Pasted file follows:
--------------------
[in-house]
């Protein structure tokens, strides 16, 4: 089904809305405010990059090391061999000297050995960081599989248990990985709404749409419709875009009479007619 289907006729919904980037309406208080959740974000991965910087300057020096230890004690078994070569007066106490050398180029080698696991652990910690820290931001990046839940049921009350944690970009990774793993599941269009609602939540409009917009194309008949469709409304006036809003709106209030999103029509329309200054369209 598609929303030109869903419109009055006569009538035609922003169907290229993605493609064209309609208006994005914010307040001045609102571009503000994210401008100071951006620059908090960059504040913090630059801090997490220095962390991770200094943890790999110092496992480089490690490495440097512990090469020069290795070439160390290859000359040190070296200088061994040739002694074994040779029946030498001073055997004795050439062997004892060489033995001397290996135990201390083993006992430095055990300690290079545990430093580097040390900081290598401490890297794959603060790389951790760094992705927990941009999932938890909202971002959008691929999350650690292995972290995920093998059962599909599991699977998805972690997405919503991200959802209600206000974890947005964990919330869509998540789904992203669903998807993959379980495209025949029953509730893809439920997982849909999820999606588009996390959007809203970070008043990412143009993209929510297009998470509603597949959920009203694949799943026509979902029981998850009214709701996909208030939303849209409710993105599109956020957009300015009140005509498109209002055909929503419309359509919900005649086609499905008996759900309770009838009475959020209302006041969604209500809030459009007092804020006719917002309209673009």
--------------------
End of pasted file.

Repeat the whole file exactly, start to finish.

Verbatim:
[in-house]
């Protein structure tokens, strides 16, 4: 089904809305405010990059090391061999000297050995960081599989248990990985709404749409419709875009009479007619 289907006729919904980037309406208080959740974000991965910087300057020096230890004690078994070569007066106490050398180029080698696991652990910690820290931001990046839940049921009350944690970009990774793993599941269009609602939540409009917009194309008949469709409304006036809003709106209030999103029509329309200054369209 598609929303030109869903419109009055006569009538035609922003169907290229993605493609064209309609208006994005914010307040001045609102571009503000994210401008100071951006620059908090960059504040913090630059801090997490220095962390991770200094943890790999110092496992480089490690490495440097512990090469020069290795070439160390290859000359040190070296200088061994040739002694074994040779029946030498001073055997004795050439062997004892060489033995001397290996135990201390083993006992430095055990300690290079545990430093580097040390900081290598401490890297794959603060790389951790760094992705927990941009999932938890909202971002959008691929999350650690292995972290995920093998059962599909599991699977998805972690997405919503991200959802209600206000974890947005964990919330869509998540789904992203669903998807993959379980495209025949029953509730893809439920997982849909999820999606588009996390959007809203970070008043990412143009993209929510297009998470509603597949959920009203694949799943026509979902029981998850009214709701996909208030939303849209409710993105599109956020957009300015009140005509498109209002055909929503419309359509919900005649086609499905008996759900309770009838009475959020209302006041969604209500809030459009007092804020006719917002309209673009």